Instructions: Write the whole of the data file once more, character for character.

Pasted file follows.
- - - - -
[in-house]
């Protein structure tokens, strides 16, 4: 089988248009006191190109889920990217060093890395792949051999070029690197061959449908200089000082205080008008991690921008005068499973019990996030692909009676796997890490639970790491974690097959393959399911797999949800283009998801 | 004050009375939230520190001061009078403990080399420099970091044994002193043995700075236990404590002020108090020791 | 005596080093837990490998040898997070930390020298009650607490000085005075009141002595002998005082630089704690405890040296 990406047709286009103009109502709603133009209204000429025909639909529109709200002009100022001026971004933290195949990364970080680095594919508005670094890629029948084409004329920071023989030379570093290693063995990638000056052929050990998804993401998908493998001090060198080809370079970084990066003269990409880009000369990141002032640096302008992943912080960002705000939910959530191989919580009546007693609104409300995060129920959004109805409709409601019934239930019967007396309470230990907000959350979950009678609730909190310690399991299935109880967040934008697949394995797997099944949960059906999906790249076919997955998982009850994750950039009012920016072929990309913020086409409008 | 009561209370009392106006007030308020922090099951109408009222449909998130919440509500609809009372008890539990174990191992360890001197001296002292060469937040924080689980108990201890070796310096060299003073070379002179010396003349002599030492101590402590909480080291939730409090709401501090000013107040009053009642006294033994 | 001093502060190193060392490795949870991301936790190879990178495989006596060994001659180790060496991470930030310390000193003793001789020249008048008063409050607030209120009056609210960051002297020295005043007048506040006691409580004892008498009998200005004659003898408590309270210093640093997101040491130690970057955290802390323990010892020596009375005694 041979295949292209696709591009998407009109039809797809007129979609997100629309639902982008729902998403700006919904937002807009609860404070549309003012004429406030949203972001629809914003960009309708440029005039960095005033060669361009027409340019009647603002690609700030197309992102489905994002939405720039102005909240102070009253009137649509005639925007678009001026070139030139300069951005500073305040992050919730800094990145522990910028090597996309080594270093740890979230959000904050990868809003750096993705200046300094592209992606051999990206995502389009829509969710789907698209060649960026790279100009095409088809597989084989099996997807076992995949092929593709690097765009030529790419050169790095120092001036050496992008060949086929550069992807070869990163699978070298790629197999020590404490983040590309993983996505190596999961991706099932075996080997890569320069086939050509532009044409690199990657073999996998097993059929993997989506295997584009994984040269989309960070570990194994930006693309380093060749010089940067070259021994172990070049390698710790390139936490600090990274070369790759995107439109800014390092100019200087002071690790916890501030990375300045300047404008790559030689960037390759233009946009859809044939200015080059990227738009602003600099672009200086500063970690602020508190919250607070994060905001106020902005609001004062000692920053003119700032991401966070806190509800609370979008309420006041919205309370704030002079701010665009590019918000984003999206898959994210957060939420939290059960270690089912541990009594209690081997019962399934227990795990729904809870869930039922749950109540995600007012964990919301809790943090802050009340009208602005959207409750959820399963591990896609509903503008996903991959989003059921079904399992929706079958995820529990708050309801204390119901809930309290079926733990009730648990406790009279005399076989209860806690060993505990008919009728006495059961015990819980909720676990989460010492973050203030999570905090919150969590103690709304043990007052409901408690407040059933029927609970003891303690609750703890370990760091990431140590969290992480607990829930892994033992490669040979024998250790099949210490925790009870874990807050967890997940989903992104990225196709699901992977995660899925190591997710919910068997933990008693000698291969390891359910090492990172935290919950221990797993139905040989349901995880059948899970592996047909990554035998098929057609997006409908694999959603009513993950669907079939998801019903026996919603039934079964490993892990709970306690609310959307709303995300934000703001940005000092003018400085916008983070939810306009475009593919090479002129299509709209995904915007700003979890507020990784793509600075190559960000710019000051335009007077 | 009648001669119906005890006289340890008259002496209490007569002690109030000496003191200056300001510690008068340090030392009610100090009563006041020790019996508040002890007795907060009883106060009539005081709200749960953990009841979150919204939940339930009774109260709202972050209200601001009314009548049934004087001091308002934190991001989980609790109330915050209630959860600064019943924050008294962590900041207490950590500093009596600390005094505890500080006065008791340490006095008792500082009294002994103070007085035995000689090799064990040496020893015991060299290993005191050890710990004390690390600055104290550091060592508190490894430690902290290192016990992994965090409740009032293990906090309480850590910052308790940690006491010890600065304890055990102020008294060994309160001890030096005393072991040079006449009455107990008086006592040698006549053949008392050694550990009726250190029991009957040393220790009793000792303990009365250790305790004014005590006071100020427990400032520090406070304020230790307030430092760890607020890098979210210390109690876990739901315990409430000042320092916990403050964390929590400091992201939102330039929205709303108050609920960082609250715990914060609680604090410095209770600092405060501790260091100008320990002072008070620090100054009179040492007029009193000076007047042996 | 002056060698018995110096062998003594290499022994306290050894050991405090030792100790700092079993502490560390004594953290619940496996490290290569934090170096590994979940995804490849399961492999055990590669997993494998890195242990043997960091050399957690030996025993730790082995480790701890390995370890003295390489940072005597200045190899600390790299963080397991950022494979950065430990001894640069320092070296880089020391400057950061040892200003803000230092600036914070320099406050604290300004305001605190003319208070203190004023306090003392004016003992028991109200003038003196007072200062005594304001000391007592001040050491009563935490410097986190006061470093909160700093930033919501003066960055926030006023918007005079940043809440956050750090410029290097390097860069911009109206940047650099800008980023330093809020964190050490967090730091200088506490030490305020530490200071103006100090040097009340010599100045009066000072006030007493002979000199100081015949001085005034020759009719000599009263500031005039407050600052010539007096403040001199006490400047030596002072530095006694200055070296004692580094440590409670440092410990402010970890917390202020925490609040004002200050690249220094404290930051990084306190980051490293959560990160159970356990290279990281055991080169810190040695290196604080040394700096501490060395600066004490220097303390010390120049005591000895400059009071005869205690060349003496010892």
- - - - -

[in-house]
């Protein structure tokens, strides 16, 4: 089988248009006191190109889920990217060093890395792949051999070029690197061959449908200089000082205080008008991690921008005068499973019990996030692909009676796997890490639970790491974690097959393959399911797999949800283009998801 | 004050009375939230520190001061009078403990080399420099970091044994002193043995700075236990404590002020108090020791 | 005596080093837990490998040898997070930390020298009650607490000085005075009141002595002998005082630089704690405890040296 990406047709286009103009109502709603133009209204000429025909639909529109709200002009100022001026971004933290195949990364970080680095594919508005670094890629029948084409004329920071023989030379570093290693063995990638000056052929050990998804993401998908493998001090060198080809370079970084990066003269990409880009000369990141002032640096302008992943912080960002705000939910959530191989919580009546007693609104409300995060129920959004109805409709409601019934239930019967007396309470230990907000959350979950009678609730909190310690399991299935109880967040934008697949394995797997099944949960059906999906790249076919997955998982009850994750950039009012920016072929990309913020086409409008 | 009561209370009392106006007030308020922090099951109408009222449909998130919440509500609809009372008890539990174990191992360890001197001296002292060469937040924080689980108990201890070796310096060299003073070379002179010396003349002599030492101590402590909480080291939730409090709401501090000013107040009053009642006294033994 | 001093502060190193060392490795949870991301936790190879990178495989006596060994001659180790060496991470930030310390000193003793001789020249008048008063409050607030209120009056609210960051002297020295005043007048506040006691409580004892008498009998200005004659003898408590309270210093640093997101040491130690970057955290802390323990010892020596009375005694 041979295949292209696709591009998407009109039809797809007129979609997100629309639902982008729902998403700006919904937002807009609860404070549309003012004429406030949203972001629809914003960009309708440029005039960095005033060669361009027409340019009647603002690609700030197309992102489905994002939405720039102005909240102070009253009137649509005639925007678009001026070139030139300069951005500073305040992050919730800094990145522990910028090597996309080594270093740890979230959000904050990868809003750096993705200046300094592209992606051999990206995502389009829509969710789907698209060649960026790279100009095409088809597989084989099996997807076992995949092929593709690097765009030529790419050169790095120092001036050496992008060949086929550069992807070869990163699978070298790629197999020590404490983040590309993983996505190596999961991706099932075996080997890569320069086939050509532009044409690199990657073999996998097993059929993997989506295997584009994984040269989309960070570990194994930006693309380093060749010089940067070259021994172990070049390698710790390139936490600090990274070369790759995107439109800014390092100019200087002071690790916890501030990375300045300047404008790559030689960037390759233009946009859809044939200015080059990227738009602003600099672009200086500063970690602020508190919250607070994060905001106020902005609001004062000692920053003119700032991401966070806190509800609370979008309420006041919205309370704030002079701010665009590019918000984003999206898959994210957060939420939290059960270690089912541990009594209690081997019962399934227990795990729904809870869930039922749950109540995600007012964990919301809790943090802050009340009208602005959207409750959820399963591990896609509903503008996903991959989003059921079904399992929706079958995820529990708050309801204390119901809930309290079926733990009730648990406790009279005399076989209860806690060993505990008919009728006495059961015990819980909720676990989460010492973050203030999570905090919150969590103690709304043990007052409901408690407040059933029927609970003891303690609750703890370990760091990431140590969290992480607990829930892994033992490669040979024998250790099949210490925790009870874990807050967890997940989903992104990225196709699901992977995660899925190591997710919910068997933990008693000698291969390891359910090492990172935290919950221990797993139905040989349901995880059948899970592996047909990554035998098929057609997006409908694999959603009513993950669907079939998801019903026996919603039934079964490993892990709970306690609310959307709303995300934000703001940005000092003018400085916008983070939810306009475009593919090479002129299509709209995904915007700003979890507020990784793509600075190559960000710019000051335009007077 | 009648001669119906005890006289340890008259002496209490007569002690109030000496003191200056300001510690008068340090030392009610100090009563006041020790019996508040002890007795907060009883106060009539005081709200749960953990009841979150919204939940339930009774109260709202972050209200601001009314009548049934004087001091308002934190991001989980609790109330915050209630959860600064019943924050008294962590900041207490950590500093009596600390005094505890500080006065008791340490006095008792500082009294002994103070007085035995000689090799064990040496020893015991060299290993005191050890710990004390690390600055104290550091060592508190490894430690902290290192016990992994965090409740009032293990906090309480850590910052308790940690006491010890600065304890055990102020008294060994309160001890030096005393072991040079006449009455107990008086006592040698006549053949008392050694550990009726250190029991009957040393220790009793000792303990009365250790305790004014005590006071100020427990400032520090406070304020230790307030430092760890607020890098979210210390109690876990739901315990409430000042320092916990403050964390929590400091992201939102330039929205709303108050609920960082609250715990914060609680604090410095209770600092405060501790260091100008320990002072008070620090100054009179040492007029009193000076007047042996 | 002056060698018995110096062998003594290499022994306290050894050991405090030792100790700092079993502490560390004594953290619940496996490290290569934090170096590994979940995804490849399961492999055990590669997993494998890195242990043997960091050399957690030996025993730790082995480790701890390995370890003295390489940072005597200045190899600390790299963080397991950022494979950065430990001894640069320092070296880089020391400057950061040892200003803000230092600036914070320099406050604290300004305001605190003319208070203190004023306090003392004016003992028991109200003038003196007072200062005594304001000391007592001040050491009563935490410097986190006061470093909160700093930033919501003066960055926030006023918007005079940043809440956050750090410029290097390097860069911009109206940047650099800008980023330093809020964190050490967090730091200088506490030490305020530490200071103006100090040097009340010599100045009066000072006030007493002979000199100081015949001085005034020759009719000599009263500031005039407050600052010539007096403040001199006490400047030596002072530095006694200055070296004692580094440590409670440092410990402010970890917390202020925490609040004002200050690249220094404290930051990084306190980051490293959560990160159970356990290279990281055991080169810190040695290196604080040394700096501490060395600066004490220097303390010390120049005591000895400059009071005869205690060349003496010892």